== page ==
A new month kicked off with losses as two things drove markets lower. One was all the new tariffs that went into place on Sunday and the other was the release of unexpectedly weak US factory data. At the closing bell the Dow was off 285 points on heavy trading volume at 26,118. The higher volume reading was somewhat negated by the comparison effects of last week’s light pre-holiday trading.
While both Chinese and US tariffs went into effect on Sept. 1st, China followed up with a WTO suit against the US and as it stands now there does not appear to be any trade meetings set between the two sides. The latest US manufacturing data was ugly and came in lower than expected contracting in August for the first time in three years. The ISM purchasing managers index fell to 49.1 missing guru calls for a reading of 51.1. A reading below 50 indicates contraction. Nine of eighteen industries grew, 7 contracted and 2 were unchanged. The new orders component of the data fell to 47.2. The drop was due to slowing production, orders and hiring and many respondents in the survey noting that supply chain disruption was a big deal as companies look to move out of china. The report also showed that prices paid for raw materials decreased for a third consecutive month which reflects waning demand. The global factory sector has been in the dying cockroach position for 15 months in a row and it appears the US might now be assuming that position as well. The weak factory data prompted a selloff in oil with WTI falling 2.6% to $53.66 per barrel. Meanwhile gold moved up 1.7% to $1,555 an ounce.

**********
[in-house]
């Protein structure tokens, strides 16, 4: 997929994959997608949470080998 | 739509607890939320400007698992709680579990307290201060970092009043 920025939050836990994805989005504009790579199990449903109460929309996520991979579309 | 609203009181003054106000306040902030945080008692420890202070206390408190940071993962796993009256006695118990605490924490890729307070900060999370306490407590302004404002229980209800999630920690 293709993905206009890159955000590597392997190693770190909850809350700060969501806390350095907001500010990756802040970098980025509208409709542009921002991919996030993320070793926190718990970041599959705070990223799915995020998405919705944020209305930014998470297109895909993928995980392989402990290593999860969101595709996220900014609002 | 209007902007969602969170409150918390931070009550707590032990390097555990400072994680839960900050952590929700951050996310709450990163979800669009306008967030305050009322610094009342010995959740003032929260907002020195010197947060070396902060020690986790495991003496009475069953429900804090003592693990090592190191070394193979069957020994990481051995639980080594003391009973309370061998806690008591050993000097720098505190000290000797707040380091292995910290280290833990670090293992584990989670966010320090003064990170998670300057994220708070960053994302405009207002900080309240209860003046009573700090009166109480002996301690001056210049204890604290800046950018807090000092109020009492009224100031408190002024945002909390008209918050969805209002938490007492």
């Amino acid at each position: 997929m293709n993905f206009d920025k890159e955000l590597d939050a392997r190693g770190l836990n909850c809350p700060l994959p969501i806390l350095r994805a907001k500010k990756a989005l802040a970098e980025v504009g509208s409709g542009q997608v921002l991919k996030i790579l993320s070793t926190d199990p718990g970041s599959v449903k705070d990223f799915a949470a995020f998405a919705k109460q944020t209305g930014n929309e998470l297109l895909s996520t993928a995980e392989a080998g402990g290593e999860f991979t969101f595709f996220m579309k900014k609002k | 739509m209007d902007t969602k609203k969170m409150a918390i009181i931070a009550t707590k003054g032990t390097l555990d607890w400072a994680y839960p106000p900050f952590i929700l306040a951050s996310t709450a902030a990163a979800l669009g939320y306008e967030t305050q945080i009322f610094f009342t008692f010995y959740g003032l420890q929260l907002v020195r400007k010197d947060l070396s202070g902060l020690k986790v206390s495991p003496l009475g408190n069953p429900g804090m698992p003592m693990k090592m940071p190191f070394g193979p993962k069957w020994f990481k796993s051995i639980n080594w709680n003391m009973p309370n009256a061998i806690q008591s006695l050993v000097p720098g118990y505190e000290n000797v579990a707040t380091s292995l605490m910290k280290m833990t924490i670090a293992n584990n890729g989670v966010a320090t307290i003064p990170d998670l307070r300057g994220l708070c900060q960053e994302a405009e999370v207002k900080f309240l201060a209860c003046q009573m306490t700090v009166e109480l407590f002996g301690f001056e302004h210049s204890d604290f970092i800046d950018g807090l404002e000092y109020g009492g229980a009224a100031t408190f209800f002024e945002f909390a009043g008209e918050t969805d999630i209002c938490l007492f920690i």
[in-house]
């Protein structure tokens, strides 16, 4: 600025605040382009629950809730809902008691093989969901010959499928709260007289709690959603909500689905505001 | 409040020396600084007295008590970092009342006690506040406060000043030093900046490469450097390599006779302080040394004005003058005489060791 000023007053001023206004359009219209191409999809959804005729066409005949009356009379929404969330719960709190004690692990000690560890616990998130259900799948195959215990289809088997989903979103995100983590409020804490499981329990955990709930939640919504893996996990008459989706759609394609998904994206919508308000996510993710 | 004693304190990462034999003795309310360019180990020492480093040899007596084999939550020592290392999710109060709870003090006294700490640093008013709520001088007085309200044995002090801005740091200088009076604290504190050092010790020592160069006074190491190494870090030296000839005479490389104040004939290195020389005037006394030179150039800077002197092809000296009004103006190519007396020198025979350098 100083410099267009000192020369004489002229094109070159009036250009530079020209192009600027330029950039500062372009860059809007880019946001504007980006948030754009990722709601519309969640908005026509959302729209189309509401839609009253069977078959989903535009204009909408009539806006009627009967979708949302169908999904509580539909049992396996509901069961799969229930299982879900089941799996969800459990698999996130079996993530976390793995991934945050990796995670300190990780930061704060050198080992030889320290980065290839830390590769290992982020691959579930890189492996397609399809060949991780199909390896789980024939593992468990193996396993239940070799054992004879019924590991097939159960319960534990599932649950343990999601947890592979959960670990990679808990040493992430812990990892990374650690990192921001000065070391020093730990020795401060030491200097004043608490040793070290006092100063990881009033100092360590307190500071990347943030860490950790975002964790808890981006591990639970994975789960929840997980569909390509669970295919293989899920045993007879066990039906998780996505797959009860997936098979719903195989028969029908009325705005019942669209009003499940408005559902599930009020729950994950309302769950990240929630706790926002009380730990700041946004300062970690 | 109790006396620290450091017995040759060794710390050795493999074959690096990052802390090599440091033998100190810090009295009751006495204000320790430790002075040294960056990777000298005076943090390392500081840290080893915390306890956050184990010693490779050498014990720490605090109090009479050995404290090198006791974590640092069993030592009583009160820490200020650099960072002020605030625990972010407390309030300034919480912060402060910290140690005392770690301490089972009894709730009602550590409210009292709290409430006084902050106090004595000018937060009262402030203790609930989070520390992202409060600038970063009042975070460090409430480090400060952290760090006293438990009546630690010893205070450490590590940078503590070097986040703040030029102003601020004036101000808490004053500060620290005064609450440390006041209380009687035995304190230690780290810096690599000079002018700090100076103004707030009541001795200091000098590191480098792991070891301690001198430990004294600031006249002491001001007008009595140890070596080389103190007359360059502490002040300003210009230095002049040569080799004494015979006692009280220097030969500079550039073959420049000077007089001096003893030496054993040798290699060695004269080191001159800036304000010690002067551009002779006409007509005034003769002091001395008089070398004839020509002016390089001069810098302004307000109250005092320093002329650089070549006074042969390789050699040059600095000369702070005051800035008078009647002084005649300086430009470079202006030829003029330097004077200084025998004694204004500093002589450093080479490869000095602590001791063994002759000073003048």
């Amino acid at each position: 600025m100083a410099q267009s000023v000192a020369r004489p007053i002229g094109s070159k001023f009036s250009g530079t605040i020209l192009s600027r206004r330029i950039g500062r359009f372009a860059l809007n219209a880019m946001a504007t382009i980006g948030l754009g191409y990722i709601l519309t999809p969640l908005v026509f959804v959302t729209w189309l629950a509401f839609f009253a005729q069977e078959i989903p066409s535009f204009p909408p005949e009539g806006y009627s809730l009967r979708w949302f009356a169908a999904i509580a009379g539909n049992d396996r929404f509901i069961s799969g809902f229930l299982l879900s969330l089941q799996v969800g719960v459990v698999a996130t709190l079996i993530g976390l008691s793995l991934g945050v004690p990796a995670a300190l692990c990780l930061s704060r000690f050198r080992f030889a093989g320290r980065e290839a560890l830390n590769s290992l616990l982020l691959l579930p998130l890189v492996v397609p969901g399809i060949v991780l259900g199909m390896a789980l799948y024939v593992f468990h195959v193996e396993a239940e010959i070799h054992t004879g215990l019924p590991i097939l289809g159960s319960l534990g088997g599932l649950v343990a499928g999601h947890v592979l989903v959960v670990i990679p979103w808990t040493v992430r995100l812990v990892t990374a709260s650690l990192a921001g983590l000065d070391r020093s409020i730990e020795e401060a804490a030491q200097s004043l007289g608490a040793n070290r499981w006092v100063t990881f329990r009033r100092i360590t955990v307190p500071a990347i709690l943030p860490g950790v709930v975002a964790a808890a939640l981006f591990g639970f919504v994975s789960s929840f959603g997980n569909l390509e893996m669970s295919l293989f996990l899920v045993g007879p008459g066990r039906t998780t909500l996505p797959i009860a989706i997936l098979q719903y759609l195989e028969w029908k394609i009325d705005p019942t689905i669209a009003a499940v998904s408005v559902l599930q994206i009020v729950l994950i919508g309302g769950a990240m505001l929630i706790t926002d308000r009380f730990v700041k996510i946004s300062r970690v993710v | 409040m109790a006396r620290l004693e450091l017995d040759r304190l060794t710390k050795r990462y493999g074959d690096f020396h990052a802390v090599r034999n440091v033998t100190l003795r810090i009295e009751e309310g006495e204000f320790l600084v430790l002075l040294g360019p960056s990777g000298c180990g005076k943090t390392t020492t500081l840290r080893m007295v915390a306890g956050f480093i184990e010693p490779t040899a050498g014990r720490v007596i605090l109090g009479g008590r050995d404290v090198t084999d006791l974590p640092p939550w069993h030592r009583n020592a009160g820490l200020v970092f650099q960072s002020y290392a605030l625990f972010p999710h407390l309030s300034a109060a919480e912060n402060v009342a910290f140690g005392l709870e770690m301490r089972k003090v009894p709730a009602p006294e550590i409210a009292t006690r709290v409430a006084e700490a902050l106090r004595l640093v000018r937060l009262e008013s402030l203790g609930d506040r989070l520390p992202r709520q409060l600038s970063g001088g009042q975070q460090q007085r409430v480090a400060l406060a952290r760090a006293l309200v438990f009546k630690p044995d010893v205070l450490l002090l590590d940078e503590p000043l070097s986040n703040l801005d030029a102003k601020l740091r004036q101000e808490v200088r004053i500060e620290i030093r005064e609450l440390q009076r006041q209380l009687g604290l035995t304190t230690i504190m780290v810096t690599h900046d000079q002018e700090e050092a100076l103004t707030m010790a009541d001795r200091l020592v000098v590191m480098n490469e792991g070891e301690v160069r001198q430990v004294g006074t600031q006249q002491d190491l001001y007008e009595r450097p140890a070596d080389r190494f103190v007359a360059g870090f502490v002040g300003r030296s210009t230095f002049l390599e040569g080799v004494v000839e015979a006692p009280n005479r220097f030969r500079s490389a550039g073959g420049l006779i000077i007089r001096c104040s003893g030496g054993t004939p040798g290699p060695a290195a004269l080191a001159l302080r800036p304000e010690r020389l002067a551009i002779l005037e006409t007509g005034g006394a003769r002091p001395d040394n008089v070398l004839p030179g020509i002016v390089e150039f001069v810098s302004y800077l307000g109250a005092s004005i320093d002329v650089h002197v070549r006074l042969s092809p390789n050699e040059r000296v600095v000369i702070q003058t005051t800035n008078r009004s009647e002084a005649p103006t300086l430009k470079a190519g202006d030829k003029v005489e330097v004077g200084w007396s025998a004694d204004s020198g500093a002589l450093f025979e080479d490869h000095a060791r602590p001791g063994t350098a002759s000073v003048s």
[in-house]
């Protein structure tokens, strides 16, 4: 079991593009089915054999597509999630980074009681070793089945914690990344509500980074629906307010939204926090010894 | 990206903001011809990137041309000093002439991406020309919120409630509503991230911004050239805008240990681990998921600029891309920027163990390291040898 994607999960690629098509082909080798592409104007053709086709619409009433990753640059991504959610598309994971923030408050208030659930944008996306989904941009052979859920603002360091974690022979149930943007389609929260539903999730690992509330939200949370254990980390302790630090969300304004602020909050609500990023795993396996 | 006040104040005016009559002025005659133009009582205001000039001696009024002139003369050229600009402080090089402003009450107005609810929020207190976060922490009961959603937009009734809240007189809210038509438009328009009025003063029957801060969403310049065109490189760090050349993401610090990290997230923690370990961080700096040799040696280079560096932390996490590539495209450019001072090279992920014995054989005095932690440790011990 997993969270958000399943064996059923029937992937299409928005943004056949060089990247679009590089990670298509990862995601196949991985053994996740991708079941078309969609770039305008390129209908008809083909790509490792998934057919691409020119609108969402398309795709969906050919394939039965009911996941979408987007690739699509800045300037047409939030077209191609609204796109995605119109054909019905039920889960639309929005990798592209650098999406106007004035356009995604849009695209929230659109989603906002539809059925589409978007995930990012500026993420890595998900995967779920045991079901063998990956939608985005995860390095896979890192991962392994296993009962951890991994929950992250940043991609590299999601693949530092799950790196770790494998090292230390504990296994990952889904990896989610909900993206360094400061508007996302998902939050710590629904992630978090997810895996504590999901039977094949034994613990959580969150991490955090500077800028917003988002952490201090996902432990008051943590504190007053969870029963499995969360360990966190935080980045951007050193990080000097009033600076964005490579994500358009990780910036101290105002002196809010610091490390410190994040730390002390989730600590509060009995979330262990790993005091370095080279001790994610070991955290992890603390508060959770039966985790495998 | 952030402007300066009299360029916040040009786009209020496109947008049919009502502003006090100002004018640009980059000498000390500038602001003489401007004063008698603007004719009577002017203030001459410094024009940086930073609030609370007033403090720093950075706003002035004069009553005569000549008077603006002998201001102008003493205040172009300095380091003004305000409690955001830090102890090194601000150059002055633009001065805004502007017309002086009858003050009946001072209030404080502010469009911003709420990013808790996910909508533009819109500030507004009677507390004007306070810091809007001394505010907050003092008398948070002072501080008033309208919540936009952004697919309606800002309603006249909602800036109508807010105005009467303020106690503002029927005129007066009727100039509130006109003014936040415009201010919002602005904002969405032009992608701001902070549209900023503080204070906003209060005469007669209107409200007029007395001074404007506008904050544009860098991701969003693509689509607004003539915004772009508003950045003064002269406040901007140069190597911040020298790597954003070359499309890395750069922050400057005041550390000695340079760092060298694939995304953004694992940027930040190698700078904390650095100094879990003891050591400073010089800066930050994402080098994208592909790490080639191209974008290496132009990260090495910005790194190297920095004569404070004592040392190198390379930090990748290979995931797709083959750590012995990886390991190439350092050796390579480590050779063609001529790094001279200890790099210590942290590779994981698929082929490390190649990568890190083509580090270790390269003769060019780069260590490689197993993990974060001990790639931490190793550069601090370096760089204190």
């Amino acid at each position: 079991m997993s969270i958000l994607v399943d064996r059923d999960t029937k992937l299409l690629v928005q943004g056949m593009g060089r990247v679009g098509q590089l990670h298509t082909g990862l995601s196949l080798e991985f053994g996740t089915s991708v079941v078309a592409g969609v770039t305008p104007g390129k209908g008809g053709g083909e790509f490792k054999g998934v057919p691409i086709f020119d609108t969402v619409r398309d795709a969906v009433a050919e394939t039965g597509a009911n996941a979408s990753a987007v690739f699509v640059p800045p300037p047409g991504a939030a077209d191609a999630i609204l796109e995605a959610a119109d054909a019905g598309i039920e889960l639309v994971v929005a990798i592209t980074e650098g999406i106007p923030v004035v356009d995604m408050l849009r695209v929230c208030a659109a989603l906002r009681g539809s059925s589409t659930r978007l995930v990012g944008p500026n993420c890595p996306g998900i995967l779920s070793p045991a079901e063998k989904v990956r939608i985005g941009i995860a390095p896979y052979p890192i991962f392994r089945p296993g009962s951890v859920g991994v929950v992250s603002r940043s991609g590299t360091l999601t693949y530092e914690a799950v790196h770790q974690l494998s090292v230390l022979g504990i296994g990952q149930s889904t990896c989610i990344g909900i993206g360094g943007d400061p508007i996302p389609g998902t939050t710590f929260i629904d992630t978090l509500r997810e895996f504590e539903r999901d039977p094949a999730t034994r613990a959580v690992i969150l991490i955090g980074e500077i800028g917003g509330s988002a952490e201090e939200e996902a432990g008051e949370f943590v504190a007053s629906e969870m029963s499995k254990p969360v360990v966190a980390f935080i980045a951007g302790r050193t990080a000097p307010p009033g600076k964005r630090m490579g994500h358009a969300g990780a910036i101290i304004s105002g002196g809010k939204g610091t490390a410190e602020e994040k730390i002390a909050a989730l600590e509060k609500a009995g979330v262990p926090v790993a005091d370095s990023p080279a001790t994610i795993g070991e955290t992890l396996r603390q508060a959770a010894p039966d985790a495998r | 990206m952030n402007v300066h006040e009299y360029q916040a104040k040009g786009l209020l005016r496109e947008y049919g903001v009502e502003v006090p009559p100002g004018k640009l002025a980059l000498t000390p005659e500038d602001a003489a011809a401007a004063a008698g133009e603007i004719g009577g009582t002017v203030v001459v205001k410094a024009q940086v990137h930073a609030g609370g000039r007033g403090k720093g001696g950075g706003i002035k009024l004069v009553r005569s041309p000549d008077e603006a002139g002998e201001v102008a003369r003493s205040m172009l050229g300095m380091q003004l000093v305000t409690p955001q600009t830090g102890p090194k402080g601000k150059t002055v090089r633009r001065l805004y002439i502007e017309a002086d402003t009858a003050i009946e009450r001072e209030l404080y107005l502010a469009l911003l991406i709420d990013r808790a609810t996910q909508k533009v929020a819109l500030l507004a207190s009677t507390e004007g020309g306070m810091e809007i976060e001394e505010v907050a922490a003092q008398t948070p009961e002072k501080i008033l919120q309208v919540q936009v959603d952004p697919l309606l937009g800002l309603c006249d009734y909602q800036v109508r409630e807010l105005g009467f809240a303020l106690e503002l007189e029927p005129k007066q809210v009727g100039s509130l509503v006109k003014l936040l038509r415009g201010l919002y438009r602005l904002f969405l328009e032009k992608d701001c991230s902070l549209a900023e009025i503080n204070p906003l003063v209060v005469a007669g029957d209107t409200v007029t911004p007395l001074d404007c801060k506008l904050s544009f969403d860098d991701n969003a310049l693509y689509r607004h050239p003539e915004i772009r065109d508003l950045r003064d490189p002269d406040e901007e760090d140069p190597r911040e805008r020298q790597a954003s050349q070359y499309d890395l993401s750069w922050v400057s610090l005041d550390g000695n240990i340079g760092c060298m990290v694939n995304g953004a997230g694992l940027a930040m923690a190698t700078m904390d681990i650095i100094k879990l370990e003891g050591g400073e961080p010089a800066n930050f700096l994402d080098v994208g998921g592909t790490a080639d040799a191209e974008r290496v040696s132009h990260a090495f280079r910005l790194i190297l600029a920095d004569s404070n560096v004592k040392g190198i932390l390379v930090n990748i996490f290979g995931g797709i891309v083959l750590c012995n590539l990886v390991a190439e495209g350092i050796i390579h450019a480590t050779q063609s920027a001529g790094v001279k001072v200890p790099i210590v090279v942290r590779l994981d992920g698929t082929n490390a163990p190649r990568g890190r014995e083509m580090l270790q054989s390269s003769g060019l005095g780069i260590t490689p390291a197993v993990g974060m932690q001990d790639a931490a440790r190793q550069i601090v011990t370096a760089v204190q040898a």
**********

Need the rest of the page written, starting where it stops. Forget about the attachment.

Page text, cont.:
Shares of Boeing were down 3% after American Airlines and United pushed their expected 737 Max launch dates into early and mid-December. That coupled with regulators from Europe, Brazil and elsewhere pushing back a meeting with Boeing saying they needed more details from Boeing related to the software that the FAA had approved. This means the 737 Max will not be available for the bulk of Q4 commercial flights which many had been banking on.